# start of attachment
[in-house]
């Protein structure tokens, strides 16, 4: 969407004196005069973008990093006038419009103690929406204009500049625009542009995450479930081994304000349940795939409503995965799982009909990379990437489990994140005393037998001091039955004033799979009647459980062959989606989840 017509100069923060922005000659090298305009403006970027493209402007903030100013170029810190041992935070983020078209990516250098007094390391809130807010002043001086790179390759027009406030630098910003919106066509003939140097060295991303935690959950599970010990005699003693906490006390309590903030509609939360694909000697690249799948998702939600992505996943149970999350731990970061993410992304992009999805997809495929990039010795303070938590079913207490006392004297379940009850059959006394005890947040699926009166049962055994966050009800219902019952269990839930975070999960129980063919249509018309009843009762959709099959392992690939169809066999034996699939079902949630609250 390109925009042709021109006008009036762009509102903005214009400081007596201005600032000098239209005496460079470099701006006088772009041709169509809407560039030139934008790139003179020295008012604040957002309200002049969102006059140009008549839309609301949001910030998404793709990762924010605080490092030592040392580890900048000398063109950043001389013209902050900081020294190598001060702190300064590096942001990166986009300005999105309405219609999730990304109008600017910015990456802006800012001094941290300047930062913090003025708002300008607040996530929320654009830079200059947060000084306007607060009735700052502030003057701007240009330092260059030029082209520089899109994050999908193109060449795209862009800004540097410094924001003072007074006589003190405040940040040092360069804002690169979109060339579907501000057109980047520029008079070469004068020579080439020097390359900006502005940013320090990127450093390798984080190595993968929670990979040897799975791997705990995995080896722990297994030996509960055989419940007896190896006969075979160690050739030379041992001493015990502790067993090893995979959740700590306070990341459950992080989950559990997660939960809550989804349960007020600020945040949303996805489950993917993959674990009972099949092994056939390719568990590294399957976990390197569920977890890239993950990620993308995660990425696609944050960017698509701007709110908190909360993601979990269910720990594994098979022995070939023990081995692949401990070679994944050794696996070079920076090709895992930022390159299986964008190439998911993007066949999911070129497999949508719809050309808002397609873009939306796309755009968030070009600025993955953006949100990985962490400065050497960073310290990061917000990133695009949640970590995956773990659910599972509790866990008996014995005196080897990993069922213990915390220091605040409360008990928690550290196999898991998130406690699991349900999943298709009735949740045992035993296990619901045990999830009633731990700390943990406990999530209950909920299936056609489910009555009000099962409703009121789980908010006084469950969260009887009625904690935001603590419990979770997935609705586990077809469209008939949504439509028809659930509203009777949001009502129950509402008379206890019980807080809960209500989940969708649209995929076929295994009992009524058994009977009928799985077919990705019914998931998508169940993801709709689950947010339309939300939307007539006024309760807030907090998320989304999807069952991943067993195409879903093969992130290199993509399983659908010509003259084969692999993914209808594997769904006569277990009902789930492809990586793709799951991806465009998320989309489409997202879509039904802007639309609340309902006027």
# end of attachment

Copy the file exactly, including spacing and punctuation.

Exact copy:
[in-house]
């Protein structure tokens, strides 16, 4: 969407004196005069973008990093006038419009103690929406204009500049625009542009995450479930081994304000349940795939409503995965799982009909990379990437489990994140005393037998001091039955004033799979009647459980062959989606989840 017509100069923060922005000659090298305009403006970027493209402007903030100013170029810190041992935070983020078209990516250098007094390391809130807010002043001086790179390759027009406030630098910003919106066509003939140097060295991303935690959950599970010990005699003693906490006390309590903030509609939360694909000697690249799948998702939600992505996943149970999350731990970061993410992304992009999805997809495929990039010795303070938590079913207490006392004297379940009850059959006394005890947040699926009166049962055994966050009800219902019952269990839930975070999960129980063919249509018309009843009762959709099959392992690939169809066999034996699939079902949630609250 390109925009042709021109006008009036762009509102903005214009400081007596201005600032000098239209005496460079470099701006006088772009041709169509809407560039030139934008790139003179020295008012604040957002309200002049969102006059140009008549839309609301949001910030998404793709990762924010605080490092030592040392580890900048000398063109950043001389013209902050900081020294190598001060702190300064590096942001990166986009300005999105309405219609999730990304109008600017910015990456802006800012001094941290300047930062913090003025708002300008607040996530929320654009830079200059947060000084306007607060009735700052502030003057701007240009330092260059030029082209520089899109994050999908193109060449795209862009800004540097410094924001003072007074006589003190405040940040040092360069804002690169979109060339579907501000057109980047520029008079070469004068020579080439020097390359900006502005940013320090990127450093390798984080190595993968929670990979040897799975791997705990995995080896722990297994030996509960055989419940007896190896006969075979160690050739030379041992001493015990502790067993090893995979959740700590306070990341459950992080989950559990997660939960809550989804349960007020600020945040949303996805489950993917993959674990009972099949092994056939390719568990590294399957976990390197569920977890890239993950990620993308995660990425696609944050960017698509701007709110908190909360993601979990269910720990594994098979022995070939023990081995692949401990070679994944050794696996070079920076090709895992930022390159299986964008190439998911993007066949999911070129497999949508719809050309808002397609873009939306796309755009968030070009600025993955953006949100990985962490400065050497960073310290990061917000990133695009949640970590995956773990659910599972509790866990008996014995005196080897990993069922213990915390220091605040409360008990928690550290196999898991998130406690699991349900999943298709009735949740045992035993296990619901045990999830009633731990700390943990406990999530209950909920299936056609489910009555009000099962409703009121789980908010006084469950969260009887009625904690935001603590419990979770997935609705586990077809469209008939949504439509028809659930509203009777949001009502129950509402008379206890019980807080809960209500989940969708649209995929076929295994009992009524058994009977009928799985077919990705019914998931998508169940993801709709689950947010339309939300939307007539006024309760807030907090998320989304999807069952991943067993195409879903093969992130290199993509399983659908010509003259084969692999993914209808594997769904006569277990009902789930492809990586793709799951991806465009998320989309489409997202879509039904802007639309609340309902006027």